The story itself only gets messier. Once Machete finds out he’s been double-crossed, he gets help from Luz (Michelle Rodriguez), who runs an underground aid network to get people across the border and find them jobs. He also leans on Santana (Jessica Alba), an immigration officer who’s been trying to catch Luz in the act of transporting immigrants, and his brother (Cheech Marin), a priest who used to be just as much a killing machine as Machete. Plus there’s Booth’s daughter, April (Lindsay Lohan), a coke fiend who winds up getting high at the drug houses her dad is running on the side. (Her casting in such a role is either an attempt to make light of her personal troubles or a cruel joke at their expense; your guess here is as good as mine.) And let’s not forget Torrez (Steven Seagal), the supervillain somehow behind it all, who killed Machete’s wife and daughter a few years earlier and remains the mercenary’s number one target for revenge. It’s Machete’s ostensible goal to clear his name, beat the bad guys, and kill them in ascending order of evil, but to pretend that the film had such focus and clarity is a kind lie. Robert Rodriguez co-wrote with cousin Alvaro and shares directing credit with Ethan Maniquis, and that division of talent shows up in the finished film, which tries to squeeze in about three plots too many. Similarly, the editing and directing are downright ugly: the action scenes don’t offer any geography or excitement, and each scene is stapled to the ones before and after it with no thought to telling a tale. It’s not as if that many heroes and villains were necessary for Machete to be what Rodriguez wanted it to be. The film is nothing more than a chance to excuse cheap filmmaking by claiming it’s an aesthetic homage to days gone by, so it’s not like Rodriguez had to trot out such a convoluted and increasingly stupid series of plot twists. Then again, he can just claim that such poor planning is a high-concept nod to grindhouse flicks, but that kind of lazy defense can be done ad infinitum, and after a certain point it just doesn’t work.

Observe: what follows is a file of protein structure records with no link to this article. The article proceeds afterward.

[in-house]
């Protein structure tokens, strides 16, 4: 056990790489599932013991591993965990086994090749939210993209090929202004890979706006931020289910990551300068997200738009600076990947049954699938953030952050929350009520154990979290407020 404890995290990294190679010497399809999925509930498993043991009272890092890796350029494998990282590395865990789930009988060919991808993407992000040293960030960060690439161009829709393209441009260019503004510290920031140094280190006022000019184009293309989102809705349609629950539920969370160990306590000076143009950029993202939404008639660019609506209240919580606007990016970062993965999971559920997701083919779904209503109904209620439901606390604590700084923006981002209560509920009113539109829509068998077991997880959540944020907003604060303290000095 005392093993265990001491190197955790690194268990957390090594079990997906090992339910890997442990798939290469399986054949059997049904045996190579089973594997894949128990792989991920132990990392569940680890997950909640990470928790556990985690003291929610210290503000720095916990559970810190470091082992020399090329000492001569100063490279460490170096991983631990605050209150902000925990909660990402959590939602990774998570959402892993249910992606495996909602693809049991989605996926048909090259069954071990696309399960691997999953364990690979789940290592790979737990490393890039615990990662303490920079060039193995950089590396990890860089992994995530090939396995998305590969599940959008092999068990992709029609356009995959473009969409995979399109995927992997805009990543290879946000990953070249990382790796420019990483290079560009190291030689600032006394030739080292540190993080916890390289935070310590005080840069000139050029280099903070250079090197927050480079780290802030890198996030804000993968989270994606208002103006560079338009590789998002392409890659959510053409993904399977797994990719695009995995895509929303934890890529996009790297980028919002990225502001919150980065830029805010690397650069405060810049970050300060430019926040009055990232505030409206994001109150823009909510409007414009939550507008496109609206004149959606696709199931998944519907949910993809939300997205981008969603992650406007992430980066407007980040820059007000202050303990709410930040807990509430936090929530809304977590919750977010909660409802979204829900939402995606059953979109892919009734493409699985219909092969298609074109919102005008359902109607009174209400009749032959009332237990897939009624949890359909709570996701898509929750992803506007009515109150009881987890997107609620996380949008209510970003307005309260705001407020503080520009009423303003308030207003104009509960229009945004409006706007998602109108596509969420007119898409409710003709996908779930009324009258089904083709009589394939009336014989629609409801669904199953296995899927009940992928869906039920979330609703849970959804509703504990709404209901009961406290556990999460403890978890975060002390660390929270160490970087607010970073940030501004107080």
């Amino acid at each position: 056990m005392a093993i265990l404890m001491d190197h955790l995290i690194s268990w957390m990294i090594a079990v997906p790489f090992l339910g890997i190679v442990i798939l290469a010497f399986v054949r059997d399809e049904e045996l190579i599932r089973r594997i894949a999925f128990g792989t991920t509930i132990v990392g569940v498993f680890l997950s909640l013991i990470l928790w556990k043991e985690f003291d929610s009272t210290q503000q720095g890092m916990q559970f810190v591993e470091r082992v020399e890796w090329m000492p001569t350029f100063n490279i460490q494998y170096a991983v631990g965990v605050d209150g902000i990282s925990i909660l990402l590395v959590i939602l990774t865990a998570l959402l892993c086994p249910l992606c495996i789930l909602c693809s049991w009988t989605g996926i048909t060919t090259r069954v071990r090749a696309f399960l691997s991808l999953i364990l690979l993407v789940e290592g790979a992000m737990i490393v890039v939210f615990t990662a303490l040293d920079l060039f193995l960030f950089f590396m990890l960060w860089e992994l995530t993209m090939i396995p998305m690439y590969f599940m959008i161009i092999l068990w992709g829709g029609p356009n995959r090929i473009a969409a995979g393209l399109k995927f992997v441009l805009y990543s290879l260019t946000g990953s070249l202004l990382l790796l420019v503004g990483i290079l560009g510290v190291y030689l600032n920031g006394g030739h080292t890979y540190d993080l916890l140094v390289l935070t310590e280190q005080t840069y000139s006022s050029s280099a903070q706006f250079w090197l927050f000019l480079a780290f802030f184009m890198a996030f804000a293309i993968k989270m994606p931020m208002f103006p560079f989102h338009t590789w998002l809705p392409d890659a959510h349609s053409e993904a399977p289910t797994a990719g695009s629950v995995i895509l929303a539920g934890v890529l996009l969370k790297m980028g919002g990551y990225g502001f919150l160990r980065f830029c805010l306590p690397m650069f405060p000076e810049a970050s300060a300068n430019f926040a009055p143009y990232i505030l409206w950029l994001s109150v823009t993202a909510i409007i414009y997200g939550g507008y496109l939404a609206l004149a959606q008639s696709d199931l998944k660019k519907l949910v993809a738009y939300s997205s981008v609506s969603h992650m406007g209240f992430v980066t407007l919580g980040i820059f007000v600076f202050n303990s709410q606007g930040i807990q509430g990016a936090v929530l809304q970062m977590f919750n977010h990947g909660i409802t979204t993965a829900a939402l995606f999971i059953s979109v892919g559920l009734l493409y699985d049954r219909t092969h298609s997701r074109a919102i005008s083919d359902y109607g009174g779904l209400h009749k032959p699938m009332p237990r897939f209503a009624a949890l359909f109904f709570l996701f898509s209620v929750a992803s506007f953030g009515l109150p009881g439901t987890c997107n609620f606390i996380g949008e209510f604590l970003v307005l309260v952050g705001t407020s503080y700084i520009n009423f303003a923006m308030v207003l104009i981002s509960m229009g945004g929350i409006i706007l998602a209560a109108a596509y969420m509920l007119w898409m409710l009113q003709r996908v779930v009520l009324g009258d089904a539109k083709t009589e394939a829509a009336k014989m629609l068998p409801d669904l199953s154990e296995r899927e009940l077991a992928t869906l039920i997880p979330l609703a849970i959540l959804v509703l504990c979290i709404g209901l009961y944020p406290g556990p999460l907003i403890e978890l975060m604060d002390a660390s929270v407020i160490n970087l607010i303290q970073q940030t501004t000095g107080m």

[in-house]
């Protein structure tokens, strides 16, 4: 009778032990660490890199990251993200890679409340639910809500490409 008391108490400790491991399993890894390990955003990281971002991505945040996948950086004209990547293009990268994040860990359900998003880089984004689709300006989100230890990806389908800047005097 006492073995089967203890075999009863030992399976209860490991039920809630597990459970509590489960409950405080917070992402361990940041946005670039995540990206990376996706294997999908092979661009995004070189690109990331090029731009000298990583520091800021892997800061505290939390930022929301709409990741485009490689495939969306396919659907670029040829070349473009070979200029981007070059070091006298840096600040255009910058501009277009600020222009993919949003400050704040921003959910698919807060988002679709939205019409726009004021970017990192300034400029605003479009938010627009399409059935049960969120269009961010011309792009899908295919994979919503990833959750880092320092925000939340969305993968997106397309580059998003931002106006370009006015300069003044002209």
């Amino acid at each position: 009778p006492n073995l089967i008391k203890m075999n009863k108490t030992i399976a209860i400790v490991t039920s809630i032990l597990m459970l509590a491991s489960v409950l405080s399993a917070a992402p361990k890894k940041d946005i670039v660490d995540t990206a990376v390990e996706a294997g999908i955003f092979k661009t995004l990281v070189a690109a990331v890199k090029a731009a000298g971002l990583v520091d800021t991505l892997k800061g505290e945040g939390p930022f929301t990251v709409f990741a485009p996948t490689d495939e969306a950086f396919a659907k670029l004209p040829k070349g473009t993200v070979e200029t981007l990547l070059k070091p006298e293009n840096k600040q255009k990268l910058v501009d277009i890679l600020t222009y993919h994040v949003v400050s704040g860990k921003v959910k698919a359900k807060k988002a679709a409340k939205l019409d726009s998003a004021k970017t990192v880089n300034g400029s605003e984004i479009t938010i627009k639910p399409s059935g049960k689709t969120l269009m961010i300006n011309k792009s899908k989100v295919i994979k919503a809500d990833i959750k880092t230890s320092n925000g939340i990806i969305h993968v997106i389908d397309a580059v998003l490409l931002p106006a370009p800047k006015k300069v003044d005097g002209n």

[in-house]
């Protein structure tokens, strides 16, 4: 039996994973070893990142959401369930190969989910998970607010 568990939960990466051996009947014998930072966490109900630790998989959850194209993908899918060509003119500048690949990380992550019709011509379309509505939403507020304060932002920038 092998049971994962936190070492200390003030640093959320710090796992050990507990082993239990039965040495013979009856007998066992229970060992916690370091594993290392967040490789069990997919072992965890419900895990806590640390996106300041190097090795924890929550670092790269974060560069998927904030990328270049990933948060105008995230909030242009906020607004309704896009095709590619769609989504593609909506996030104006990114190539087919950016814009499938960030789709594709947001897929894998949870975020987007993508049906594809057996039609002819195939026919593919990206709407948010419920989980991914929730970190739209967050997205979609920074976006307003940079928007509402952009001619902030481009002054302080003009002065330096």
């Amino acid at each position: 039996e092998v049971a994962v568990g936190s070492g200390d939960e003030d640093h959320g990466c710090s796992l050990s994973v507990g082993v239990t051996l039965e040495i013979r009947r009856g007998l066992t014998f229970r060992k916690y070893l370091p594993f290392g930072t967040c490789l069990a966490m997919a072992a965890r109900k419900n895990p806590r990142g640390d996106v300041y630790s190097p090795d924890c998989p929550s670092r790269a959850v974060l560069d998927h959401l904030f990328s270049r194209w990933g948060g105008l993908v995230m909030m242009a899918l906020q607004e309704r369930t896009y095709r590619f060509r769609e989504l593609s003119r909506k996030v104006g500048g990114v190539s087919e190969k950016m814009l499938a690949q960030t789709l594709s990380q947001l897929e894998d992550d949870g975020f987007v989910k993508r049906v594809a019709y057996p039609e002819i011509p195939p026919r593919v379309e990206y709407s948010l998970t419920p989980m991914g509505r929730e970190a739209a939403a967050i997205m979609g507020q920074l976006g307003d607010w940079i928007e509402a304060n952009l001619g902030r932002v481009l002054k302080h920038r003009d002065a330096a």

Machete spends most of the film’s plodding 100 minutes laying epic waste to various henchmen with an assortment of knives, taking breaks to engage in frequent bouts of lovemaking set to stereotypical porn music. He doesn’t so much drive the plot as he glides through it, unaffected by his surroundings. Rodriguez wants Machete to be a mythical hero capable of inspiring those with whom he comes in contact, but he’s too busy turning him into a punch line born of scorn-laced nostalgia to make him worth caring about. The film beats the same relentless tone from beginning to end, but it’s not a fun one. Rodriguez doesn’t want any of this taken seriously, and more than that, he laughs at the fact that movies like this ever were. He’s trying to manufacture camp, disregarding the problematic truth that you can’t commodify accidental weirdness, and any attempt to reverse-engineer a cult hit will never be anything but a plastic suffocation. This isn’t a badly dated exploitation film with earned schlock status, just a heartless attempt to re-enact one for cheap laughs and a quick buck. Neither naïve nor passionate enough to put his soul into anything, Rodriguez instead makes a film that’s cold, bitter, and worthless. When Machete finally rides off into the sunset, it’s a mercy. May he journey far and never return.